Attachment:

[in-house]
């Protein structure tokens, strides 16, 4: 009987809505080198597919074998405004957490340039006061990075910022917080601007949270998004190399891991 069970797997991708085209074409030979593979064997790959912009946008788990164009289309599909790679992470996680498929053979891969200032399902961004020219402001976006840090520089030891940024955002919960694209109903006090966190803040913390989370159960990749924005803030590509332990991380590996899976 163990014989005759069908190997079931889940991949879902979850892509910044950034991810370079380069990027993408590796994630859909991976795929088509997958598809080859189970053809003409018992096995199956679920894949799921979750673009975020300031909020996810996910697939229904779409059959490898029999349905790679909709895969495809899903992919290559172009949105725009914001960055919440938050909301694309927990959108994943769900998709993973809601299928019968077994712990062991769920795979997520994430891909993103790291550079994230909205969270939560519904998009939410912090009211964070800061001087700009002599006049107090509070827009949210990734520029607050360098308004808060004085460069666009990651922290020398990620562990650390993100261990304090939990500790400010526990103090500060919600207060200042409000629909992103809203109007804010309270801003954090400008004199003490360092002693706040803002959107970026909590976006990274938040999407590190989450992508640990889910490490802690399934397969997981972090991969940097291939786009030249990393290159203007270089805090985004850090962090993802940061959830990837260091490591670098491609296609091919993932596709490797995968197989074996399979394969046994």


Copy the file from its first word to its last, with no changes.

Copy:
[in-house]
């Protein structure tokens, strides 16, 4: 009987809505080198597919074998405004957490340039006061990075910022917080601007949270998004190399891991 069970797997991708085209074409030979593979064997790959912009946008788990164009289309599909790679992470996680498929053979891969200032399902961004020219402001976006840090520089030891940024955002919960694209109903006090966190803040913390989370159960990749924005803030590509332990991380590996899976 163990014989005759069908190997079931889940991949879902979850892509910044950034991810370079380069990027993408590796994630859909991976795929088509997958598809080859189970053809003409018992096995199956679920894949799921979750673009975020300031909020996810996910697939229904779409059959490898029999349905790679909709895969495809899903992919290559172009949105725009914001960055919440938050909301694309927990959108994943769900998709993973809601299928019968077994712990062991769920795979997520994430891909993103790291550079994230909205969270939560519904998009939410912090009211964070800061001087700009002599006049107090509070827009949210990734520029607050360098308004808060004085460069666009990651922290020398990620562990650390993100261990304090939990500790400010526990103090500060919600207060200042409000629909992103809203109007804010309270801003954090400008004199003490360092002693706040803002959107970026909590976006990274938040999407590190989450992508640990889910490490802690399934397969997981972090991969940097291939786009030249990393290159203007270089805090985004850090962090993802940061959830990837260091490591670098491609296609091919993932596709490797995968197989074996399979394969046994």